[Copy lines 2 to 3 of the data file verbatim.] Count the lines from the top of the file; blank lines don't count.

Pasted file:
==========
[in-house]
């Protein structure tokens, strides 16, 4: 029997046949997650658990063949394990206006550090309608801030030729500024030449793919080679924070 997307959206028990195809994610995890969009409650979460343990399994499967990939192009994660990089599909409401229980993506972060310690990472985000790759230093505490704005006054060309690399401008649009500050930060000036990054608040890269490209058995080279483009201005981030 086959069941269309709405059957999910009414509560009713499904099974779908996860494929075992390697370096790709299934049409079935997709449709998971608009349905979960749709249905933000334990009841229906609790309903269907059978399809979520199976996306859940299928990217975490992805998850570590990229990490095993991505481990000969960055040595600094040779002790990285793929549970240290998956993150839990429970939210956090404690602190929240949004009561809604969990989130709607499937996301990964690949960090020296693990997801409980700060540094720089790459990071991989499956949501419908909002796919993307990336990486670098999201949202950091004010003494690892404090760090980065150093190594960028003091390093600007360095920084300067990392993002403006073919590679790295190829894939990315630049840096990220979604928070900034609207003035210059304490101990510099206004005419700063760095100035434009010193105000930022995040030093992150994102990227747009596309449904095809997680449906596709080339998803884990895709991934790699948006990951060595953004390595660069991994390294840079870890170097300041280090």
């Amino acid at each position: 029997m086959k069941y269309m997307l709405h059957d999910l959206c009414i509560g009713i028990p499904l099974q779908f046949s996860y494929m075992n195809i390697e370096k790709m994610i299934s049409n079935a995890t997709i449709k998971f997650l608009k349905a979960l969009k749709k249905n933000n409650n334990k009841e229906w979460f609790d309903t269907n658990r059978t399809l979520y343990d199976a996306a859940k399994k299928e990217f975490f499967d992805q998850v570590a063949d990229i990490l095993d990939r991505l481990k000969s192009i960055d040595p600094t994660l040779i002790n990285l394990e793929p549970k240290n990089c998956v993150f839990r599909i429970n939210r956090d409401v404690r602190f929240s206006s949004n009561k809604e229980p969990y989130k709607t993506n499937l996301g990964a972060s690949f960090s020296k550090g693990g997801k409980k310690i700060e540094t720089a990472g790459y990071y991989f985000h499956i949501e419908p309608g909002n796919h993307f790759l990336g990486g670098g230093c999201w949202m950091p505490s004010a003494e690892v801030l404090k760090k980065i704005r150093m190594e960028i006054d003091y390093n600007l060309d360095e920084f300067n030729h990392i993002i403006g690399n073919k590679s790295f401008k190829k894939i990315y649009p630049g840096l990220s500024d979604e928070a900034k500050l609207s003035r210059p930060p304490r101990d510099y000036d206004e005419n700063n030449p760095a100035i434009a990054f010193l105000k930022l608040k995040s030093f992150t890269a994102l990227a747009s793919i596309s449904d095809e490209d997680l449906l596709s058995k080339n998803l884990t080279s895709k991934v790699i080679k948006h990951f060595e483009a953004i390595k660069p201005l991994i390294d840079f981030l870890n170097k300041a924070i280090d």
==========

């Protein structure tokens, strides 16, 4: 029997046949997650658990063949394990206006550090309608801030030729500024030449793919080679924070 997307959206028990195809994610995890969009409650979460343990399994499967990939192009994660990089599909409401229980993506972060310690990472985000790759230093505490704005006054060309690399401008649009500050930060000036990054608040890269490209058995080279483009201005981030 086959069941269309709405059957999910009414509560009713499904099974779908996860494929075992390697370096790709299934049409079935997709449709998971608009349905979960749709249905933000334990009841229906609790309903269907059978399809979520199976996306859940299928990217975490992805998850570590990229990490095993991505481990000969960055040595600094040779002790990285793929549970240290998956993150839990429970939210956090404690602190929240949004009561809604969990989130709607499937996301990964690949960090020296693990997801409980700060540094720089790459990071991989499956949501419908909002796919993307990336990486670098999201949202950091004010003494690892404090760090980065150093190594960028003091390093600007360095920084300067990392993002403006073919590679790295190829894939990315630049840096990220979604928070900034609207003035210059304490101990510099206004005419700063760095100035434009010193105000930022995040030093992150994102990227747009596309449904095809997680449906596709080339998803884990895709991934790699948006990951060595953004390595660069991994390294840079870890170097300041280090």
């Amino acid at each position: 029997m086959k069941y269309m997307l709405h059957d999910l959206c009414i509560g009713i028990p499904l099974q779908f046949s996860y494929m075992n195809i390697e370096k790709m994610i299934s049409n079935a995890t997709i449709k998971f997650l608009k349905a979960l969009k749709k249905n933000n409650n334990k009841e229906w979460f609790d309903t269907n658990r059978t399809l979520y343990d199976a996306a859940k399994k299928e990217f975490f499967d992805q998850v570590a063949d990229i990490l095993d990939r991505l481990k000969s192009i960055d040595p600094t994660l040779i002790n990285l394990e793929p549970k240290n990089c998956v993150f839990r599909i429970n939210r956090d409401v404690r602190f929240s206006s949004n009561k809604e229980p969990y989130k709607t993506n499937l996301g990964a972060s690949f960090s020296k550090g693990g997801k409980k310690i700060e540094t720089a990472g790459y990071y991989f985000h499956i949501e419908p309608g909002n796919h993307f790759l990336g990486g670098g230093c999201w949202m950091p505490s004010a003494e690892v801030l404090k760090k980065i704005r150093m190594e960028i006054d003091y390093n600007l060309d360095e920084f300067n030729h990392i993002i403006g690399n073919k590679s790295f401008k190829k894939i990315y649009p630049g840096l990220s500024d979604e928070a900034k500050l609207s003035r210059p930060p304490r101990d510099y000036d206004e005419n700063n030449p760095a100035i434009a990054f010193l105000k930022l608040k995040s030093f992150t890269a994102l990227a747009s793919i596309s449904d095809e490209d997680l449906l596709s058995k080339n998803l884990t080279s895709k991934v790699i080679k948006h990951f060595e483009a953004i390595k660069p201005l991994i390294d840079f981030l870890n170097k300041a924070i280090d």